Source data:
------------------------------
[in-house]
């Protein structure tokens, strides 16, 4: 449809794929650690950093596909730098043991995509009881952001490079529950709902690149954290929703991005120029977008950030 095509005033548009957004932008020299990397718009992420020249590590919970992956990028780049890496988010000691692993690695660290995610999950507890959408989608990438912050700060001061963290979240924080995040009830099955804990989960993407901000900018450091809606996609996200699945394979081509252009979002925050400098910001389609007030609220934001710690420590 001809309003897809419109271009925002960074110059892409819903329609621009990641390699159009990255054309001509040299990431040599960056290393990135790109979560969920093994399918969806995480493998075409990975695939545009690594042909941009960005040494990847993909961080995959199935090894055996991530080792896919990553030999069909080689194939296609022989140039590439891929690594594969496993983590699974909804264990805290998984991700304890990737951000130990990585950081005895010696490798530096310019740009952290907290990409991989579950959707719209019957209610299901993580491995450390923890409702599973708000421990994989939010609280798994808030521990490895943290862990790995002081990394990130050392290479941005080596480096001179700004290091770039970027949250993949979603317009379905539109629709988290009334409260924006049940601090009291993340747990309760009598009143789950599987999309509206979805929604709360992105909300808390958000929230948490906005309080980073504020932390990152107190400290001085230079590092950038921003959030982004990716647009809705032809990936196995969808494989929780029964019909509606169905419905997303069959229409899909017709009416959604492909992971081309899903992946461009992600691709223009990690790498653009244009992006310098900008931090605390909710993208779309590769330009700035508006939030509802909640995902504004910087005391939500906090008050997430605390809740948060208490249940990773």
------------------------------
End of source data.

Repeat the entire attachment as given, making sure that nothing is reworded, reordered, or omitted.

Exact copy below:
[in-house]
């Protein structure tokens, strides 16, 4: 449809794929650690950093596909730098043991995509009881952001490079529950709902690149954290929703991005120029977008950030 095509005033548009957004932008020299990397718009992420020249590590919970992956990028780049890496988010000691692993690695660290995610999950507890959408989608990438912050700060001061963290979240924080995040009830099955804990989960993407901000900018450091809606996609996200699945394979081509252009979002925050400098910001389609007030609220934001710690420590 001809309003897809419109271009925002960074110059892409819903329609621009990641390699159009990255054309001509040299990431040599960056290393990135790109979560969920093994399918969806995480493998075409990975695939545009690594042909941009960005040494990847993909961080995959199935090894055996991530080792896919990553030999069909080689194939296609022989140039590439891929690594594969496993983590699974909804264990805290998984991700304890990737951000130990990585950081005895010696490798530096310019740009952290907290990409991989579950959707719209019957209610299901993580491995450390923890409702599973708000421990994989939010609280798994808030521990490895943290862990790995002081990394990130050392290479941005080596480096001179700004290091770039970027949250993949979603317009379905539109629709988290009334409260924006049940601090009291993340747990309760009598009143789950599987999309509206979805929604709360992105909300808390958000929230948490906005309080980073504020932390990152107190400290001085230079590092950038921003959030982004990716647009809705032809990936196995969808494989929780029964019909509606169905419905997303069959229409899909017709009416959604492909992971081309899903992946461009992600691709223009990690790498653009244009992006310098900008931090605390909710993208779309590769330009700035508006939030509802909640995902504004910087005391939500906090008050997430605390809740948060208490249940990773």